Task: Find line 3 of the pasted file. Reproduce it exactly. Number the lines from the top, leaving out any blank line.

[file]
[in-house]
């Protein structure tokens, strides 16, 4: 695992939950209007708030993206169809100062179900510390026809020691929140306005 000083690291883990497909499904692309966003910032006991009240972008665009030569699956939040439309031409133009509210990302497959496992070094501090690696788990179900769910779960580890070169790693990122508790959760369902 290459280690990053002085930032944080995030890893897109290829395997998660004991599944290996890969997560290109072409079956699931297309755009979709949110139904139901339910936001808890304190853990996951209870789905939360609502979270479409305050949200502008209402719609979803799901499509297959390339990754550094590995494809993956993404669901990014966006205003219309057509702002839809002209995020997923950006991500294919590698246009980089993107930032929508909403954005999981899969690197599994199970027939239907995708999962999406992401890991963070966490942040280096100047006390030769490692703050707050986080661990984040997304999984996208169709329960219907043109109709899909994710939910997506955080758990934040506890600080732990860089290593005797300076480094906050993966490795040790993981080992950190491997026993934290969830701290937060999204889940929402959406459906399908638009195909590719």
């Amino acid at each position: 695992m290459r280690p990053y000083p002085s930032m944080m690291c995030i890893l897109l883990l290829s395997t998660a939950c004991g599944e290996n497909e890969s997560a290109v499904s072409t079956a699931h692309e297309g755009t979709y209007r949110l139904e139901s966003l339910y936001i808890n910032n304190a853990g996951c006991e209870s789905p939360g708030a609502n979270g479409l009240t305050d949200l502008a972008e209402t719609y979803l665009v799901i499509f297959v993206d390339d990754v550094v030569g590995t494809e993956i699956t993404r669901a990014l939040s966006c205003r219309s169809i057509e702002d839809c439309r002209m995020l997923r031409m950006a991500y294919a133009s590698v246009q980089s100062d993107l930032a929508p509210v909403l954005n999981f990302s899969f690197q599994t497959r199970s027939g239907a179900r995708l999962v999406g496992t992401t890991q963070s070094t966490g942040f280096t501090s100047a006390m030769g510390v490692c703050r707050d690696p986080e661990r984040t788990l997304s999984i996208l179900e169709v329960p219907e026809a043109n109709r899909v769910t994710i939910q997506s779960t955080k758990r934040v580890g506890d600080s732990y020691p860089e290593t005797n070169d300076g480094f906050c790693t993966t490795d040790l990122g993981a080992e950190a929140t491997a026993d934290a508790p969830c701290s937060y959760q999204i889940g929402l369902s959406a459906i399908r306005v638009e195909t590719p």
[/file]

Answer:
């Amino acid at each position: 695992m290459r280690p990053y000083p002085s930032m944080m690291c995030i890893l897109l883990l290829s395997t998660a939950c004991g599944e290996n497909e890969s997560a290109v499904s072409t079956a699931h692309e297309g755009t979709y209007r949110l139904e139901s966003l339910y936001i808890n910032n304190a853990g996951c006991e209870s789905p939360g708030a609502n979270g479409l009240t305050d949200l502008a972008e209402t719609y979803l665009v799901i499509f297959v993206d390339d990754v550094v030569g590995t494809e993956i699956t993404r669901a990014l939040s966006c205003r219309s169809i057509e702002d839809c439309r002209m995020l997923r031409m950006a991500y294919a133009s590698v246009q980089s100062d993107l930032a929508p509210v909403l954005n999981f990302s899969f690197q599994t497959r199970s027939g239907a179900r995708l999962v999406g496992t992401t890991q963070s070094t966490g942040f280096t501090s100047a006390m030769g510390v490692c703050r707050d690696p986080e661990r984040t788990l997304s999984i996208l179900e169709v329960p219907e026809a043109n109709r899909v769910t994710i939910q997506s779960t955080k758990r934040v580890g506890d600080s732990y020691p860089e290593t005797n070169d300076g480094f906050c790693t993966t490795d040790l990122g993981a080992e950190a929140t491997a026993d934290a508790p969830c701290s937060y959760q999204i889940g929402l369902s959406a459906i399908r306005v638009e195909t590719p």